- I took this for about a year. It is a tough drug. Weaning from it takes months. But it provided the reset I needed and I am grateful.
Though accurate numbers are hard to find, the Center for Disease Control reported in 2014 that 33,285,000 Americans reported using anti-depressants. Make that 33,285,001.
Some who know me may be surprised by this news. Local psychologist and Huffington Post contributor Margaret Rutherford describes “perfectly hidden depression” effecting high-achievers while those around them are oblivious to their condition. I kept soldiering on despite symptoms that felt overwhelming.
My mother, uncles and sisters used anti-depressants. Not me! I thought to myself. But I began to notice my efforts to be enthusiastic, confident and outgoing slowly erode. Why was I feeling a sense of dread? Where was my motivation? Why was my brain filled with fog? It didn’t make sense.
In hindsight, I realized that I have been fighting these issues since my twenties. I first assumed it was allergies and I spent years with shots, sprays and antihistamines. And then I thought poor sleep patterns were the culprit. But the symptoms continued to haunt me.
So I continued investigating – turning over every stone I could find: midlife issues, spiritual vitality, my marriage…and then I found the last stone: depression. My first reaction was relief. I had been ashamed of my symptoms for years believing I was broken, lazy and apathetic. That my own brain chemistry was working against me made perfect sense.
Depression is an emotional hallucination. And undiagnosed depression is cruelly frustrating. But I have already enjoyed the benefits of my medication. Yes, there are mild side effects, but the dread and sadness that has hovered over my life is now mostly contained.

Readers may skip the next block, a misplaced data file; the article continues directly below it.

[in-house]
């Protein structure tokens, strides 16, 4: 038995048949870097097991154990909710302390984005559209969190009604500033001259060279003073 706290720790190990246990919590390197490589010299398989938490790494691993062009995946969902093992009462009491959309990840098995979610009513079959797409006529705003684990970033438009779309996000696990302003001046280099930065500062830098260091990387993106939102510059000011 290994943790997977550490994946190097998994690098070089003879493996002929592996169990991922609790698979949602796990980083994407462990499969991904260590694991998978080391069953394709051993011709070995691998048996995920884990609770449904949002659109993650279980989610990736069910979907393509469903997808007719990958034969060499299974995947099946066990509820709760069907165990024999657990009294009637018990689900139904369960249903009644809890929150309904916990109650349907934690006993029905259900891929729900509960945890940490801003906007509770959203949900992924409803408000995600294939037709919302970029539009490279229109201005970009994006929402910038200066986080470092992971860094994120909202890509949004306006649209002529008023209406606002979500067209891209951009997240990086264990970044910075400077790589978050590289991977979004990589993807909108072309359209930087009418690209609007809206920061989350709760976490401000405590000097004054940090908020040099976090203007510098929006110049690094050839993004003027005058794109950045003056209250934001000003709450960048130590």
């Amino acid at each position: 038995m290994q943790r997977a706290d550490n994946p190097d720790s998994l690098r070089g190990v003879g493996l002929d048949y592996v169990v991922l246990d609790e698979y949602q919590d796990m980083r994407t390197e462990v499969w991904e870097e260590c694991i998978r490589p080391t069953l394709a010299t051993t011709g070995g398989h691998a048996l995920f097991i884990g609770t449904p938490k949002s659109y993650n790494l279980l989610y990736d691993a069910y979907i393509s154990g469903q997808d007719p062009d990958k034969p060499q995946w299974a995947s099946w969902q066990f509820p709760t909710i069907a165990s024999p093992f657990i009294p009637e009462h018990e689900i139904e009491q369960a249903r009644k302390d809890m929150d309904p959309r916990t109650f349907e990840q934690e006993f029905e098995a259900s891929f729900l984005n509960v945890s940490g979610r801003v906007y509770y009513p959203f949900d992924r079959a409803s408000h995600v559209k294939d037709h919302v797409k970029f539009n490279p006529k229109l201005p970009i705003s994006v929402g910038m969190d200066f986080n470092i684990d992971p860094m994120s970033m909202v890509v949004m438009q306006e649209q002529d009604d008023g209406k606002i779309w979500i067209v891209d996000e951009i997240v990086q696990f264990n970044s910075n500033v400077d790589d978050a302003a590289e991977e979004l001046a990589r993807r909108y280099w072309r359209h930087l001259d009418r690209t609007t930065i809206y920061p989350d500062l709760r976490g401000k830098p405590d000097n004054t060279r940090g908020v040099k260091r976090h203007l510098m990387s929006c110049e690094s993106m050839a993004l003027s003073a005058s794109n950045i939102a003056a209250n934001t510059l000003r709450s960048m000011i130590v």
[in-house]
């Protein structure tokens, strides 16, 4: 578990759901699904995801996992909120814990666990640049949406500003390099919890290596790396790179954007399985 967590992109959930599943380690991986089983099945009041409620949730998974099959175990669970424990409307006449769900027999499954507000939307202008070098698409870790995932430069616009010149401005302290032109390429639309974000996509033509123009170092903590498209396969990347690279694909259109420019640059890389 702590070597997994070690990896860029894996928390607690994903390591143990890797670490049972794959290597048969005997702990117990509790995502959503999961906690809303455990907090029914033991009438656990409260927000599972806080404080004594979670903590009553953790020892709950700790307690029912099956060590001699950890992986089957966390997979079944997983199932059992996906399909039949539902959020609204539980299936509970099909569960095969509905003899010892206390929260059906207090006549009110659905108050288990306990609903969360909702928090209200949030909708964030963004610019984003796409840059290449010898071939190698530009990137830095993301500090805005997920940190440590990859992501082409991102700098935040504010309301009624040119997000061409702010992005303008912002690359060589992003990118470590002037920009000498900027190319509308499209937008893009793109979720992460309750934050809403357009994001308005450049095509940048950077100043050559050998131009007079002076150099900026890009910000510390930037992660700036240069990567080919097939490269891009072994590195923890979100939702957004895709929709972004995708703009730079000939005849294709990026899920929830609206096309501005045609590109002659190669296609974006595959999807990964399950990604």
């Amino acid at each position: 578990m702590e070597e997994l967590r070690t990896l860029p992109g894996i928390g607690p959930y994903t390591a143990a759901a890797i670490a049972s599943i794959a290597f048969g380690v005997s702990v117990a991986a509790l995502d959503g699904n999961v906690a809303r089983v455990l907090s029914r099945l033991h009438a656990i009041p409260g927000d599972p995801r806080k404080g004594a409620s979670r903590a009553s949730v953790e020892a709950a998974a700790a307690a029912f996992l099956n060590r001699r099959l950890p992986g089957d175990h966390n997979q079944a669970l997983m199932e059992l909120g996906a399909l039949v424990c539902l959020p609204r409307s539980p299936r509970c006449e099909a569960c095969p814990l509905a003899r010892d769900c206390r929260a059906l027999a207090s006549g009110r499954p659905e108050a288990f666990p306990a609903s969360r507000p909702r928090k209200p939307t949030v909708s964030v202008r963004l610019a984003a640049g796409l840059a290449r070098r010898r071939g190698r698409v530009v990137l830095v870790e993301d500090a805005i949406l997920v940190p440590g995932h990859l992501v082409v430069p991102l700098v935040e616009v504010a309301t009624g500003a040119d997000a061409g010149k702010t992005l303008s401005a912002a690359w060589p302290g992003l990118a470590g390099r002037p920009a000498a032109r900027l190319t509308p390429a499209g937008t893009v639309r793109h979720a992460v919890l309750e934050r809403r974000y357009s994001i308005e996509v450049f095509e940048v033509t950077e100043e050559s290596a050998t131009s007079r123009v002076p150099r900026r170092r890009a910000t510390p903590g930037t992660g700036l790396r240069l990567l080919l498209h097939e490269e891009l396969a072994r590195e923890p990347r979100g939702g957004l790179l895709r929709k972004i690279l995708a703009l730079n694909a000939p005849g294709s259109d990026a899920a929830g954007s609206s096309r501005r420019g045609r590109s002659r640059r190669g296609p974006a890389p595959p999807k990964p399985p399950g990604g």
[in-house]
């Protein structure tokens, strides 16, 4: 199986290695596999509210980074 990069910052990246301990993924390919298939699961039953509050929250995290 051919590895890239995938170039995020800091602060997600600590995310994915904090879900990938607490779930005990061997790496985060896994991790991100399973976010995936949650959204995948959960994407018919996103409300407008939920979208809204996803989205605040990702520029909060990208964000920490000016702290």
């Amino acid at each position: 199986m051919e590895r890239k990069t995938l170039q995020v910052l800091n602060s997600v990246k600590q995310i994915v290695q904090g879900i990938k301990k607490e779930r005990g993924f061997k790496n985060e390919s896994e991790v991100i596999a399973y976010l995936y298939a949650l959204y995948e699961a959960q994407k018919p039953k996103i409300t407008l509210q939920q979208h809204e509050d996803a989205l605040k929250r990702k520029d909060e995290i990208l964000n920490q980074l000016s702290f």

You might think it odd that I have submitted this story to the newspaper. But I do not feel any more shame about depression than I would for any other ailment. And for those of you who see my neurotransmitters problems as an opportunity to say “If you had more faith you wouldn’t be depressed,” I have two comments for you: 1) be thankful that you do not suffer this affliction and 2) be assured that I have met plenty of people with serious mental health issues who are more gracious than you are.
Unfortunately however, many people, including Christians, have suffered from depression and other mental health problems in isolation. Some churches view these problems as faults of faith or character. But know that in most cases these problems have no place in the arenas of blame and condescension. Depression is not your fault. It is just one of the many imbalances that can be found in our very complex human bodies.
I am grateful that the stigma of depression and other mental health problems is finally being replaced by the same compassion given those with other diseases. I am grateful that God has gifted neurologists and pharmacologists to create such helpful medicine. And I am grateful that after decades of shame and struggle, I can peer through the fog and see God’s smile again.